The Last Holiday: A Memoir
Music legend Gil Scott-Heron's poignant memoir.
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Though Gil Scott-Heron lived – and even toured – until the spring of 2011, he chooses to frame his memoir around events that occurred in 1981. That year Scott-Heron stepped in as the opening act for an ailing Bob Marley, on Stevie Wonder's Hotter than July tour. Far more than music was at stake. The tour also served as a nationwide barnstorming campaign in support of a Martin Luther King, Jr. observance – something Wonder passionately advocated in his song "Happy Birthday".Skip to next paragraph
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The "last holiday" of the book's title refers to the adoption, just two years after Wonder, Scott-Heron, and others made their case, of Martin Luther King Day as a federal holiday. But one can't help also reading the title with other lasts in mind: word, hurrah, will and testament.
Closing his book at this transitional moment – the dawn of a decade, the beginning of a new presidential administration, the end of a musical era – makes perfect sense on an organizational level. It also allows Scott-Heron to evade the messiness of the three decades that followed, which would see him struggle with addiction and depression.
One can easily imagine quite a different book emerging from the material Scott-Heron's life provided him. It might have read something like a first-person rendition of the New Yorker profile from August 9, 2010, which focused on his struggles with crack addiction. This could have been the memoir of a bitter man, turned against himself and the world around him. Indeed, from the outside looking in, the arc of his life seems bent toward tragedy.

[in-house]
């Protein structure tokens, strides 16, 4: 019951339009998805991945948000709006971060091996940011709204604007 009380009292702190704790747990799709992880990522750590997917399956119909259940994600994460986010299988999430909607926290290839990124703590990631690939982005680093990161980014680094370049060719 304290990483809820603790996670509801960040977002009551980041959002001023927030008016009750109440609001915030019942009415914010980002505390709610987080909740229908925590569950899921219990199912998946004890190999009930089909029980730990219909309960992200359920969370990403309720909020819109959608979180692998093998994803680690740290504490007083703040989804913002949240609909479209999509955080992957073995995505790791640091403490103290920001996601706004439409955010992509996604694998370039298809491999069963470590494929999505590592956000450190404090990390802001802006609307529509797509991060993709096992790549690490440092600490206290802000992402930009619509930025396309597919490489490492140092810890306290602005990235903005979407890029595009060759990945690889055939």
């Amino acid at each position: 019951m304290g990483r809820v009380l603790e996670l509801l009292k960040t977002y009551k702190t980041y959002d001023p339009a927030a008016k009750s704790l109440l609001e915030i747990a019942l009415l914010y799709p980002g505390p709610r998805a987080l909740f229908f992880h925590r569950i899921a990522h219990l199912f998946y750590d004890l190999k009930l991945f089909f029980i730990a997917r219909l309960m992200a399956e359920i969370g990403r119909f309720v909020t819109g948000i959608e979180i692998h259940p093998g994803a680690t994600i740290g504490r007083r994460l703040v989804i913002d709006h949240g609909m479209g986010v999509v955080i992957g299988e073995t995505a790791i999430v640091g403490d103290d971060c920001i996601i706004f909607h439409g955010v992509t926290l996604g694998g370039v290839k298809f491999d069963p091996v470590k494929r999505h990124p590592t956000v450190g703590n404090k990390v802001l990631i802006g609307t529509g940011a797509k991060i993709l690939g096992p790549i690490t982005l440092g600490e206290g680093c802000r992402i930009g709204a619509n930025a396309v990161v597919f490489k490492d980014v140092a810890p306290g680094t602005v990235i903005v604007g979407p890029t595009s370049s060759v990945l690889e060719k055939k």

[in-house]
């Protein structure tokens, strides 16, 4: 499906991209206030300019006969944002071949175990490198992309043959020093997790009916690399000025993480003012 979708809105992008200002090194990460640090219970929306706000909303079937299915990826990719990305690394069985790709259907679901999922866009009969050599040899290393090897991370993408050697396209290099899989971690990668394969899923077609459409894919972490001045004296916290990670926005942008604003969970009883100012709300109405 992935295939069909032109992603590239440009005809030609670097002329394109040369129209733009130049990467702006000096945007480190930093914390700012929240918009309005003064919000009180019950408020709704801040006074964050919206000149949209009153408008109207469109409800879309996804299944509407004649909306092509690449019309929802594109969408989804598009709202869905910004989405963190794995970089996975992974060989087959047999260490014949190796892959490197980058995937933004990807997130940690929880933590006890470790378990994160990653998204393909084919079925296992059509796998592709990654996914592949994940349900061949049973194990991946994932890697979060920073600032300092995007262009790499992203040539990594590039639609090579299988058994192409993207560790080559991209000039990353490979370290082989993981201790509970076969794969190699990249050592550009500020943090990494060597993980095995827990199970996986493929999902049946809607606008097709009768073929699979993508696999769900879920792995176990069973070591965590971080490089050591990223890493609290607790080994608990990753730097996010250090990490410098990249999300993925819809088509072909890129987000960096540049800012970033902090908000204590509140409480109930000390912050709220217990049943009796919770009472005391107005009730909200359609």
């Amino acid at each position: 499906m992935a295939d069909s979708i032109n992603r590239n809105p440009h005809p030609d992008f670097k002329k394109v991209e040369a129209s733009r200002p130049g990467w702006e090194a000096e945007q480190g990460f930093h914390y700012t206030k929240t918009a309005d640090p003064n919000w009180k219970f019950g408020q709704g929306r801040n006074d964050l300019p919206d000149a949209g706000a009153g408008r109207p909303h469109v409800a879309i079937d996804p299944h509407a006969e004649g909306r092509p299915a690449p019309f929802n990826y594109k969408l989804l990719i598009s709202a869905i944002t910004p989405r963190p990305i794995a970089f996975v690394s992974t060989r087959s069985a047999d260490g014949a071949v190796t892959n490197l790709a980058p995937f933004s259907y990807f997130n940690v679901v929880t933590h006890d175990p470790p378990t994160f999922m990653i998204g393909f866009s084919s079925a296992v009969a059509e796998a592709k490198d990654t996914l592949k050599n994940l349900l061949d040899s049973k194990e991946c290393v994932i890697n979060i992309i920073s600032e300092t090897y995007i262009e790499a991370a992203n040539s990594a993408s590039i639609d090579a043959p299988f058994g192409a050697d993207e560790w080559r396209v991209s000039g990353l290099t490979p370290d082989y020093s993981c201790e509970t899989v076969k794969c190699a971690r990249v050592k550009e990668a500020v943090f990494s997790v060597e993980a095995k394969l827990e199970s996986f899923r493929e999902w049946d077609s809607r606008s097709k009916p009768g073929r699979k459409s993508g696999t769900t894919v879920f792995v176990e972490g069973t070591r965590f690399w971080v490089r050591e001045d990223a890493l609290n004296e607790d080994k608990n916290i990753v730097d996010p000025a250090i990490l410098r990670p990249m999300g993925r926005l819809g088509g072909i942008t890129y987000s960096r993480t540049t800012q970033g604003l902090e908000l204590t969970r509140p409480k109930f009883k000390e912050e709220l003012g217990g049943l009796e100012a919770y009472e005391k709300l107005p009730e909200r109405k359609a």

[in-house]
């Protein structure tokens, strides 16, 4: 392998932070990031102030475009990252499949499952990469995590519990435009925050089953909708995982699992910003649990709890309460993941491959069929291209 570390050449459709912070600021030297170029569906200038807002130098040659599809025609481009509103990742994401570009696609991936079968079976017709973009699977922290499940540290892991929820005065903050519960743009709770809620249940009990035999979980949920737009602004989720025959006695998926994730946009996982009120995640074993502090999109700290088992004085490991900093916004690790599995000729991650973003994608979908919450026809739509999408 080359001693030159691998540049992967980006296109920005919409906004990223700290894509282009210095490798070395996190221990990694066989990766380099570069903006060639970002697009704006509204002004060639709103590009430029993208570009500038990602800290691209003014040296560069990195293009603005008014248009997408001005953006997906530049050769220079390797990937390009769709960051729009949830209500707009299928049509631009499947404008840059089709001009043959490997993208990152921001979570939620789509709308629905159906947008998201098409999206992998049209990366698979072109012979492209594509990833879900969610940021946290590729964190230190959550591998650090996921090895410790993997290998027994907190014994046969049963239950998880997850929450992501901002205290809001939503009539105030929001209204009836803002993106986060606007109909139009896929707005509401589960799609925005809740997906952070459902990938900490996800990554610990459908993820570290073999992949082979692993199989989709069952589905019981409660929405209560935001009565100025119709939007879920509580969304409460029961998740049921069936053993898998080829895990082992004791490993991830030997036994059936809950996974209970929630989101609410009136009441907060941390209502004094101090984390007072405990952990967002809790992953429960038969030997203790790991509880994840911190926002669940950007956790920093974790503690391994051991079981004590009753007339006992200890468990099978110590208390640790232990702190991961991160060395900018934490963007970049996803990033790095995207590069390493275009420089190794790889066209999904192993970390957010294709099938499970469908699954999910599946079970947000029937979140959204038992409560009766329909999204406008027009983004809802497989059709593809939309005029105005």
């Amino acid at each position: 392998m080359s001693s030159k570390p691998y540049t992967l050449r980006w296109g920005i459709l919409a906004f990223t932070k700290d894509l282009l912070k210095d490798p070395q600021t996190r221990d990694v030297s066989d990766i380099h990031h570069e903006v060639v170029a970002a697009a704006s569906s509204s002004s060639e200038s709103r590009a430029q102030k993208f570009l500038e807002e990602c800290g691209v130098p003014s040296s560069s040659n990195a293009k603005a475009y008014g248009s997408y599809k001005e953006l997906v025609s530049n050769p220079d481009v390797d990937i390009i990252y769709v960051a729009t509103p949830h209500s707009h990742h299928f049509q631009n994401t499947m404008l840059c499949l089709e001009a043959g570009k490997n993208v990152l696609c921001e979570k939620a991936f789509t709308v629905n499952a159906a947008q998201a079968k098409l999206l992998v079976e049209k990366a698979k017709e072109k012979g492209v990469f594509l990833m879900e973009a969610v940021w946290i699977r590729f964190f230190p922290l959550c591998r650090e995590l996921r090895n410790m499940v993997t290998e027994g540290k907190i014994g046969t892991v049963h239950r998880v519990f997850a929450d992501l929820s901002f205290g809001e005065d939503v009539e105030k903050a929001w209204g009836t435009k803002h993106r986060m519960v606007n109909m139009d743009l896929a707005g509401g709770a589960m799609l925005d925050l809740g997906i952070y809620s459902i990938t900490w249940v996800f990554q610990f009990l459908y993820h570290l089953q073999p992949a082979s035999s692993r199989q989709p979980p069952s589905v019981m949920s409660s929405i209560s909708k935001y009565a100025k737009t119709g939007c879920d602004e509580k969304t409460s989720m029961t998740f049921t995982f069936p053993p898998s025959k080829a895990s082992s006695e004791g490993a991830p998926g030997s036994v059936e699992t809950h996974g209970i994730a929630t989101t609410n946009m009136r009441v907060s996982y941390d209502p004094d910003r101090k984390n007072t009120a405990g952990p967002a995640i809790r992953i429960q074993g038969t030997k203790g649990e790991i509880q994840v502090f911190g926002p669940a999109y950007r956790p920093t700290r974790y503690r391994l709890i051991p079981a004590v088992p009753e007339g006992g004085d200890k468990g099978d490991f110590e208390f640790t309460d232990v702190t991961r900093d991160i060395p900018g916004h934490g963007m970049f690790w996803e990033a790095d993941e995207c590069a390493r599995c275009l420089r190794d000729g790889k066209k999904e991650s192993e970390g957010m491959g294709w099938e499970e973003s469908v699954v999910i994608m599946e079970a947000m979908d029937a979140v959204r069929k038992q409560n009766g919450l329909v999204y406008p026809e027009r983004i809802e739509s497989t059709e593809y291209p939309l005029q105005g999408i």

The Last Holiday centers instead on celebration. Even the darkest chapters of his past – his absentee father, his childhood estrangement from his mother, his setbacks on his road to success – are rendered without self-pity. On the page, Scott-Heron's voice is by turns witty and insouciant, wise and humble. The book achieves what the best memoirs always do: It reveals the author as a familiar; it fosters empathy across distance.
But like Scott-Heron himself, his memoir is at times prone to excess. He has a taste for extravagant similes, some of which come across as contrived. A pause in conversation, for instance, "hung in the air between us like a condor" and a New York City winter is "as cold as a whore's heart." More often, though, his writing remains in key. He displays a remarkable ability to sketch a character in a single line, as he does when he describes his Uncle Buddy as "a sober elder statesman who never said four words when three would get it said."
"The Last Holiday" is a feel-good story written by a man who knew what it was to feel bad. Read it with Scott-Heron's music in your ears (try 1974's Winter in America to start). Read it with an open mind. If he can produce such light amid the darkness that surrounded him, then the least we can do is let that light shine in.
Adam Bradley is the author of "Ralph Ellison in Progress" and the co-editor of "Three Days Before the Shooting...," the posthumous edition of Ellison's unfinished second novel.